The English made little use of cavalry before the Conquest. The ‘hard hand-play’ of Ashdown (871) Ethandun (878) and Brunanburh (937) was a combat of axes and short swords (seaxe) hewing down the shield-wall, behind which stood the chiefs, dismounted. The same simple tactics were followed at Stamford Bridge and Hastings, (1066) where Harold and Gurth fought on foot. Whilst the shield-wall formation, whether in line, ring, or triangle, remained unbroken, the cavalry were at a disadvantage; for the horse will not easily face a double or triple hedge of pikes; the squares at Waterloo are a modern instance. If the cavalry could force an entrance, as at Stamford Bridge and at Hastings, the infantry were at their mercy. The varieties of battles are infinite; in some the infantry largely outnumber the cavalry, in some the proportion is reversed; some are combats of cavalry alone, in others archers and slingers decide the day. Horse prevailed over foot in the cavalry period, because that arm was highly organised, and generals gave little attention to the handling of infantry; the importance of infantry was increased with the development of archery.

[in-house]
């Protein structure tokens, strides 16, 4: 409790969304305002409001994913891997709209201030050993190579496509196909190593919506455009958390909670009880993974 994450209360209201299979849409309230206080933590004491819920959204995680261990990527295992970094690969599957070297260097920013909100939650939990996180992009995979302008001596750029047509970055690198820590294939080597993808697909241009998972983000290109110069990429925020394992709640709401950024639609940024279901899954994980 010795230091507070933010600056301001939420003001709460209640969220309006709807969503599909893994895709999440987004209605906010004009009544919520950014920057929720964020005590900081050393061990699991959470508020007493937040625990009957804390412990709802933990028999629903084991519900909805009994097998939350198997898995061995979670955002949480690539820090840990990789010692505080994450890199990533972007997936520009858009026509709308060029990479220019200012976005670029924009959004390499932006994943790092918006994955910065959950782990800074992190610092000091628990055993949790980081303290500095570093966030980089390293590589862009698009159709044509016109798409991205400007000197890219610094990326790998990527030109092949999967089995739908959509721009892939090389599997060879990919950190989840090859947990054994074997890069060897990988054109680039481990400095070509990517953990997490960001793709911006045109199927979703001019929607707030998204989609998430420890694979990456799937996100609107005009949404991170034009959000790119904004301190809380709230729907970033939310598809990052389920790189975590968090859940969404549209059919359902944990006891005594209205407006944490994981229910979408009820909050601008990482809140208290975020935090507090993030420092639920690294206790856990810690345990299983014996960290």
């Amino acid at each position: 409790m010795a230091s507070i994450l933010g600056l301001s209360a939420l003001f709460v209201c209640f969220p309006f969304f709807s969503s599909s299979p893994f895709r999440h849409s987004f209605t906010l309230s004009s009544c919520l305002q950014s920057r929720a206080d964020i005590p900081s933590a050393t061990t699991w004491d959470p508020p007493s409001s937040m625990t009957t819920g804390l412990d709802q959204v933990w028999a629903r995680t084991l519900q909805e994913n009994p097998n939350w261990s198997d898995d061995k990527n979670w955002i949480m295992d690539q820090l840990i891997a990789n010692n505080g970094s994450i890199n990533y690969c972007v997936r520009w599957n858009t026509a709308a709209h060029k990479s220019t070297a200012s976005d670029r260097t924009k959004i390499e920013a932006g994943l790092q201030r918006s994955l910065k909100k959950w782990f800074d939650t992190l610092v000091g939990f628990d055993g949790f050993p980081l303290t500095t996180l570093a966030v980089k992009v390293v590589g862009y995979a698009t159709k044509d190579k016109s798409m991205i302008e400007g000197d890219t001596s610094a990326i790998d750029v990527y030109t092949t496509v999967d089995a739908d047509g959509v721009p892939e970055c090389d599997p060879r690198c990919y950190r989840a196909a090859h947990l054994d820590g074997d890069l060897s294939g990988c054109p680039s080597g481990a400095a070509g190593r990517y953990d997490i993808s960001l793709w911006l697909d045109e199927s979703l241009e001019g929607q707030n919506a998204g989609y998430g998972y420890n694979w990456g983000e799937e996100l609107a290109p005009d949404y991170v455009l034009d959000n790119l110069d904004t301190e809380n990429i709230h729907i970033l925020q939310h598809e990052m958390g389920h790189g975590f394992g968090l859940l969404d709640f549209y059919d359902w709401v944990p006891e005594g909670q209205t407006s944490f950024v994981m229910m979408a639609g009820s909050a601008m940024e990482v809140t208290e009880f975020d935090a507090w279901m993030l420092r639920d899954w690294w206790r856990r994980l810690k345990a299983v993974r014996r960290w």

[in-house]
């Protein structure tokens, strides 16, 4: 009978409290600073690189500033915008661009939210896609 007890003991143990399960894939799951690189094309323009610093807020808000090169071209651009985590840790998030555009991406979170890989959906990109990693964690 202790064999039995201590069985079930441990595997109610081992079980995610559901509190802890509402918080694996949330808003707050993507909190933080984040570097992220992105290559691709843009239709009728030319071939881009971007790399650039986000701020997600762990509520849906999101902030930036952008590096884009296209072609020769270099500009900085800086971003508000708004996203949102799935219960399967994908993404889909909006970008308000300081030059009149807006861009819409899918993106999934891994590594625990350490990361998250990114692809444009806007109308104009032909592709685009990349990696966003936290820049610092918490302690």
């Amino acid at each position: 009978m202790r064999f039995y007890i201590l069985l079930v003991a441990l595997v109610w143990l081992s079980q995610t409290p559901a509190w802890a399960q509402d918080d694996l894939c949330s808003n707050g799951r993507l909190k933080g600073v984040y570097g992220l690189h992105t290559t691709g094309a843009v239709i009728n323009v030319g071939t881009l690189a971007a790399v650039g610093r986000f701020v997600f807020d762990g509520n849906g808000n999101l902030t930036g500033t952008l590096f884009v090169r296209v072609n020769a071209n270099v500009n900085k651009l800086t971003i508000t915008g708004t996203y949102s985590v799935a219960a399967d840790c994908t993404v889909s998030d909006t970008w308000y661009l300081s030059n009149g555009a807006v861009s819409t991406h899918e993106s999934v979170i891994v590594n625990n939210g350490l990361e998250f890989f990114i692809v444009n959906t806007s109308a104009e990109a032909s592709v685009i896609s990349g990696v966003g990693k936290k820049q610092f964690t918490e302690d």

The English levies, untrained and half-armed, were, when opposed to the Danes, as militia against regular soldiers. The Danes met the natives, whenever they gathered head, with broadsword, spear, and battle-axe. Every Northman considered himself a match for three enemies — from four he might fly without discredit.

Mediaeval warfare thus organised itself as cavalry; and battles were mainly decided by charges of knights in mail slaughtering hosts of infantry, or were contests of cavalry alone, whether in the field or in the streets of a town. The battle of Bouvines (1215) was a huge scramble and scuffle of men and horses; ‘a vast tourney,’ diversified like a Homeric fight by ‘an infinite number of single combats.’ The battle of Val ès Dunes (1047) was ‘little more than a fierce combat of horse surging backwards and forwards over the slopes of the upland on which it was fought.’